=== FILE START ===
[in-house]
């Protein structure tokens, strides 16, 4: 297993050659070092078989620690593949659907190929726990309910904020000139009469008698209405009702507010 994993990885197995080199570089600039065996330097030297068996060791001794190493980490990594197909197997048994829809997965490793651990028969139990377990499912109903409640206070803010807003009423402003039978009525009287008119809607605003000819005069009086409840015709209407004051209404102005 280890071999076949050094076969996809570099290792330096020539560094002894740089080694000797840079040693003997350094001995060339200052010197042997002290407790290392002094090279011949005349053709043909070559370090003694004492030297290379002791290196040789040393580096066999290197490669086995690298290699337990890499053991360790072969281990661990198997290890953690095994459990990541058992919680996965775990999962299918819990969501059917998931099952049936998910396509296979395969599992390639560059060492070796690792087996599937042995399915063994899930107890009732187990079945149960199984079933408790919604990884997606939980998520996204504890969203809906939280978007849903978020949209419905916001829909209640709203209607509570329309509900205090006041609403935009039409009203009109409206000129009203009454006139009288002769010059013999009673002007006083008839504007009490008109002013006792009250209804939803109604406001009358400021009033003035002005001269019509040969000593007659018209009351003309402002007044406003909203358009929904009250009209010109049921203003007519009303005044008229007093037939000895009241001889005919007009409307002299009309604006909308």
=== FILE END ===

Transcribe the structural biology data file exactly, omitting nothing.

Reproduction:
[in-house]
């Protein structure tokens, strides 16, 4: 297993050659070092078989620690593949659907190929726990309910904020000139009469008698209405009702507010 994993990885197995080199570089600039065996330097030297068996060791001794190493980490990594197909197997048994829809997965490793651990028969139990377990499912109903409640206070803010807003009423402003039978009525009287008119809607605003000819005069009086409840015709209407004051209404102005 280890071999076949050094076969996809570099290792330096020539560094002894740089080694000797840079040693003997350094001995060339200052010197042997002290407790290392002094090279011949005349053709043909070559370090003694004492030297290379002791290196040789040393580096066999290197490669086995690298290699337990890499053991360790072969281990661990198997290890953690095994459990990541058992919680996965775990999962299918819990969501059917998931099952049936998910396509296979395969599992390639560059060492070796690792087996599937042995399915063994899930107890009732187990079945149960199984079933408790919604990884997606939980998520996204504890969203809906939280978007849903978020949209419905916001829909209640709203209607509570329309509900205090006041609403935009039409009203009109409206000129009203009454006139009288002769010059013999009673002007006083008839504007009490008109002013006792009250209804939803109604406001009358400021009033003035002005001269019509040969000593007659018209009351003309402002007044406003909203358009929904009250009209010109049921203003007519009303005044008229007093037939000895009241001889005919007009409307002299009309604006909308």